It’s been a while since the last post. I started my studies as a statistics major in university and have been doing little with R but mostly just reading other blogs and taking our university’s R course which was just the basics so nothing new there.

I mentioned earlier that the Jets are back and they’re doing pretty nice. Teemu Selänne returned to Winnipeg to play against Jets a while ago and it was awesome night.

This post is about programming “challenge” in a Finnish computer themed forum MuroBBS (in Finnish) where people write different programming challenges and others write solutions with different languages. I chose R since it’s not so familiar there.

First warm up was to create following sequence given the amount of maximum stars

*

**

***

****

*****

****

***

**

*

My code for that:

# MuroBBS Ohjelmointipähkinä 1
# http://murobbs.plaza.fi/1707865276-post2.html
stars <- function(n) {
sequence <- c(1:n, (n-1):1)
for (i in sequence) {
# Changed from print to cat, thanks for commenting Tal!
cat(rep('*', i), "\n")
}
}

When called, it gives output:

> stars(5)
*
* *
* * *
* * * *
* * * * *
* * * *
* * *
* *
*

However, I started thinking that is there a solution which doesn’t require a loop but that uses some of R’s own vector/list handling techniques?

**edit**

I wanna add Tony Breyal’s solution from comments as it’s pretty much superior to my unefficient for-loop:

stars2 <- function(n) {
myseq <- c(1:n, (n-1):1)
stars <- sapply(myseq, function(i) paste(rep("*", i), collapse = ""))
cat(stars, sep = "\n")
}

I’ve read about for-loop being really slow so after testing with Tony’s solution, I did little benchmarking to see that my solution really was terrible:

library(rbenchmark)
benchmark(stars(100), stars2(100), columns= c("test", "elapsed", "relative"))<strong>
</strong>
# test elapsed relative
#1 stars(100) 20.72 26.5641
#2 stars2(100) 0.78 1.0000

So as you can see, mine was over 26 times slower than Tony’s.

More challenges and solutions in later posts.

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BTW, you might prefer to use cat instead of print…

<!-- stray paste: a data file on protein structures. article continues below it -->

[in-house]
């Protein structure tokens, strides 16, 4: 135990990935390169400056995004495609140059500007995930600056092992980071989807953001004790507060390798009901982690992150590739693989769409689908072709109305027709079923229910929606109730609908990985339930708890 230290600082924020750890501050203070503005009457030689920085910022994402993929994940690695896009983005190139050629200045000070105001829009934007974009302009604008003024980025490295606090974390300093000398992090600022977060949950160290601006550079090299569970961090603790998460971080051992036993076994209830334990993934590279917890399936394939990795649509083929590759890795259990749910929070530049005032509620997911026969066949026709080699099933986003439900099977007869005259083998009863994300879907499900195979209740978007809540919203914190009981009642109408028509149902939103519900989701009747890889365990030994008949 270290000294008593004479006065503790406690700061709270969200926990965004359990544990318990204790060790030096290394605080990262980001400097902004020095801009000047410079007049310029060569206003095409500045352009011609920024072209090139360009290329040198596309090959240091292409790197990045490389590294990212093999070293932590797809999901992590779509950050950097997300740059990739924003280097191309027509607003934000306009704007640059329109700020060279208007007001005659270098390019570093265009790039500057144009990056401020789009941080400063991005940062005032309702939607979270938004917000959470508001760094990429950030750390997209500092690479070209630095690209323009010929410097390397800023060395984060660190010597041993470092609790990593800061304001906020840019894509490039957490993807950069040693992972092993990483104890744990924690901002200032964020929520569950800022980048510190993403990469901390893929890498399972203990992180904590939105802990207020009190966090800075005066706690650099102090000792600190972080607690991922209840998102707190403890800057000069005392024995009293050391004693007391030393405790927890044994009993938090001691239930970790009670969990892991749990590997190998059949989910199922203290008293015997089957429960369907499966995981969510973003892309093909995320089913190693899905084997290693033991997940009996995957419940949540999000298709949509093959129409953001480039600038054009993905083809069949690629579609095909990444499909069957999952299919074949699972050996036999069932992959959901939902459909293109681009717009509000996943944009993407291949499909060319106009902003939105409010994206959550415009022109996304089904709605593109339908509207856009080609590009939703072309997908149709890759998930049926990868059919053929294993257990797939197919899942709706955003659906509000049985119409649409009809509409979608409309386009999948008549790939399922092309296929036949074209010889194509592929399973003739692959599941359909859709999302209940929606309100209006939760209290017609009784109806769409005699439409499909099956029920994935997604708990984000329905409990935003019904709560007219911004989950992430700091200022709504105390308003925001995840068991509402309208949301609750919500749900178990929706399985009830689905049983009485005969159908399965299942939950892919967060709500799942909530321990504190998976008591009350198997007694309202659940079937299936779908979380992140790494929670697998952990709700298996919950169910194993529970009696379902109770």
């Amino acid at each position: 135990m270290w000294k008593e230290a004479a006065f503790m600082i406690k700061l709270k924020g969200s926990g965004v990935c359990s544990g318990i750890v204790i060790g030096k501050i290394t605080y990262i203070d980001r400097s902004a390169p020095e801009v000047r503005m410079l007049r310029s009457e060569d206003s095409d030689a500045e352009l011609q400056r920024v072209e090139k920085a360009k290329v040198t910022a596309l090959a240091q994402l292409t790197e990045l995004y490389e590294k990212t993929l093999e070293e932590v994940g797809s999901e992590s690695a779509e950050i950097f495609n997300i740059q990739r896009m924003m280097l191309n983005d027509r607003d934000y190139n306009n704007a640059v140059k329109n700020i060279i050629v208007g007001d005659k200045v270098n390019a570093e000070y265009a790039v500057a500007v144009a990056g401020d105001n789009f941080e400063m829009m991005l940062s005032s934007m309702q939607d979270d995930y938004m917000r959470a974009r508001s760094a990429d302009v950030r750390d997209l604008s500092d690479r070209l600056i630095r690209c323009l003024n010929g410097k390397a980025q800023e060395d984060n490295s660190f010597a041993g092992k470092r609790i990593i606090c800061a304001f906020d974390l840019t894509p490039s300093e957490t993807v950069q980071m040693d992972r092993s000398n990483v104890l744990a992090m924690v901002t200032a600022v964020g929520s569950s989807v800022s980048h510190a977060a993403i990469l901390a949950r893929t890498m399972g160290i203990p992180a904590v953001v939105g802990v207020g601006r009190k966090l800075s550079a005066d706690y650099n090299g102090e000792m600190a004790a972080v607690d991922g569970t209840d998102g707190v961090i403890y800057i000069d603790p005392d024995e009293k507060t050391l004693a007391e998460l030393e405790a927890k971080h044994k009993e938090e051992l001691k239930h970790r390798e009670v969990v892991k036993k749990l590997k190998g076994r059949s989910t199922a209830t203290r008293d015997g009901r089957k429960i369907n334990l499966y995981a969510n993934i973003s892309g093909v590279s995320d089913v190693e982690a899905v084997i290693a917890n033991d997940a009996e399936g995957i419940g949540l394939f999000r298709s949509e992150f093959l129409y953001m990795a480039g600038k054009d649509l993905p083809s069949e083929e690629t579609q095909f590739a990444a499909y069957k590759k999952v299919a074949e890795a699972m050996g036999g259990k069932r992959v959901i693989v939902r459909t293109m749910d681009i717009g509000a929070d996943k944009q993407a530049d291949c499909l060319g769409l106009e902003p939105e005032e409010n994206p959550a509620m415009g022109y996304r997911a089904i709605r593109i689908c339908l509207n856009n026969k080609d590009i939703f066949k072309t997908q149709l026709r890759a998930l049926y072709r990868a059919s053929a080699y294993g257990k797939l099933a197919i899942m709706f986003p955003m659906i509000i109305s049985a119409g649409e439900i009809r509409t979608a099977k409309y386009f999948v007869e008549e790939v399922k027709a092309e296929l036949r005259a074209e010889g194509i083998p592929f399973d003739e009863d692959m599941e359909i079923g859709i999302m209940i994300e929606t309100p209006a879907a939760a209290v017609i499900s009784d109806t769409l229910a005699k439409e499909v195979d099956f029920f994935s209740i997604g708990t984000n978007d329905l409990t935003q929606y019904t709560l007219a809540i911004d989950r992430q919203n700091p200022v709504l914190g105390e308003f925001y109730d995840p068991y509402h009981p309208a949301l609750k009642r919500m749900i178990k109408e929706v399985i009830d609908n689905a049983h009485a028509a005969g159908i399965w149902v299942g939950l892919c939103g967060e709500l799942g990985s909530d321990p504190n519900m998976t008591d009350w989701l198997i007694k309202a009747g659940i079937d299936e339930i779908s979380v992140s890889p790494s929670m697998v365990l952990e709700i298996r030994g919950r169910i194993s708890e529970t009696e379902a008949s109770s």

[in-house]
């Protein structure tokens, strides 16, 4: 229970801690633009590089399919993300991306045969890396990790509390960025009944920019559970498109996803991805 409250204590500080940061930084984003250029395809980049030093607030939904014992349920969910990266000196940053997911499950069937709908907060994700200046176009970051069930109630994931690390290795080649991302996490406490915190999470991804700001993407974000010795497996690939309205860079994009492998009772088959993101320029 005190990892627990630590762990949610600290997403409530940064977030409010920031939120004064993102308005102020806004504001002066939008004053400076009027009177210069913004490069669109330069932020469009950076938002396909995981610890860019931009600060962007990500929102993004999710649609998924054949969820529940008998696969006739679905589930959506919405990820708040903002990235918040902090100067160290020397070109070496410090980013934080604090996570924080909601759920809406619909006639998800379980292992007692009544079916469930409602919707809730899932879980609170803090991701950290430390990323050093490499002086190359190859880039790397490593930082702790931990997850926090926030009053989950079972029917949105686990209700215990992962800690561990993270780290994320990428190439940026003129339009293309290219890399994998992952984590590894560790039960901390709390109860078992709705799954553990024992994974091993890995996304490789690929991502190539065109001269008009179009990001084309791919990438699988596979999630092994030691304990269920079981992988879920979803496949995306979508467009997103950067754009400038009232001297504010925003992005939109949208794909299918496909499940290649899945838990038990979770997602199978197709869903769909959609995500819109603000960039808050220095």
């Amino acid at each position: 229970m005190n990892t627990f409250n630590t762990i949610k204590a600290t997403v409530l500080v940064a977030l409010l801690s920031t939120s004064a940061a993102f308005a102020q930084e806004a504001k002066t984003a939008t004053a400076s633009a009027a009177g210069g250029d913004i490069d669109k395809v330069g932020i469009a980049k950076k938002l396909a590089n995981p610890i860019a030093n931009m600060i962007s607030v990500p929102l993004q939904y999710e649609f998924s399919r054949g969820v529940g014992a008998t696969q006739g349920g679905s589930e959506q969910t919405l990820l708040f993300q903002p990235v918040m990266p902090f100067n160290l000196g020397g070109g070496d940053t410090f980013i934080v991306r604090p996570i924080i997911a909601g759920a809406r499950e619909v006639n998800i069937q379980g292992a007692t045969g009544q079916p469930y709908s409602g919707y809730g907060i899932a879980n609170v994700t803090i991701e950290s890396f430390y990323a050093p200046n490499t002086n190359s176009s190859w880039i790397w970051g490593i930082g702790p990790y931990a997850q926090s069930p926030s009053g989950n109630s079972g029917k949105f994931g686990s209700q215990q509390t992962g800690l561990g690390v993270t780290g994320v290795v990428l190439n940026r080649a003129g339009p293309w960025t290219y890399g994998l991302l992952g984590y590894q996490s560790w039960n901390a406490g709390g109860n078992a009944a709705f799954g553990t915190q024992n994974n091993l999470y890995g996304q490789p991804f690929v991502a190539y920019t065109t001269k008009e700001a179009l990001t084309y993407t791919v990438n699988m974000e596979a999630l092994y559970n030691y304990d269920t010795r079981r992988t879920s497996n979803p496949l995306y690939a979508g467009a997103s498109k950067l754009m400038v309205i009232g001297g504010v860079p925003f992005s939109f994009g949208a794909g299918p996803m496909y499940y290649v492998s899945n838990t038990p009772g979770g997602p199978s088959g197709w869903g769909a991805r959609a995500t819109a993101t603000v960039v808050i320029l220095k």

Thanks for pointing it out, Tal! My background is from Java and Python so print was the first one to come to my mind but it seems like cat() really does the job better.

Another and often better choice (not in this example but just generally speaking regarding console output) is message() as it allows for toggling (on/off)

stars <- function(n) {

s <- c(1:n,(n-1):1)

noquote(t(apply(cbind(s, n-s),1,function(r){c(rep("*",r[1]),rep("",r[2]))})))

}

stars <- function(n) {

dummy<-sapply(c(1:n,(n-1):1),FUN=function(t) {cat(paste(c(rep("*",t),"\n"),collapse="",sep=""))})

}

Example with recursion as c(1:n, (n-1):1) doesn’t work with n=1.

star_tree <- function(n=10){

seq_star <- function(n){

min_n <- min(n)

if(min_n==1) return(n) else seq_star(c(min_n-1, n, min_n-1))

}

cat(paste(unlist(lapply(seq_star(n), function(x)

paste(rep("*", x), sep="", collapse=""))), "\n",

sep="", collapse=""))

}

Another solution:

Another solution:

@Wojtek makes a good point about n < 2. With my solution, this special case can be handled with a simple if statement (sorry for the multiple comment posts as I can't see an option for editing):

stars <- function(n) {

if(n < 1) return(cat(""))

if(n == 1) return(cat("*"))

myseq <- c(1:n, (n-1):1)

stars.seq <- sapply(myseq, function(i) paste(rep("*", i), collapse = ""))

cat(stars.seq, sep = "\n")

}

Nice use of sep in function cat.

ok. I don’t know where to post this, but this is another R programming challenge:

I have k sorted numeric vectors, and I want to merge them into one sorted vector. concatenating them and then sorting is too slow (sorting is o(nlogn), but merging should be just o(n)). yet, writing the regular code (which use looping), is ineffective in R. loops are really slow. n is large (around 10^7, k is about 5). I’m looking for an efficient R implementation for this merge. any idea?

stars <- function(N) do.call(rbind, lapply( c(seq_len(N), rev(seq_len(N-1))), function (x) paste(rep("*", x), collapse="")))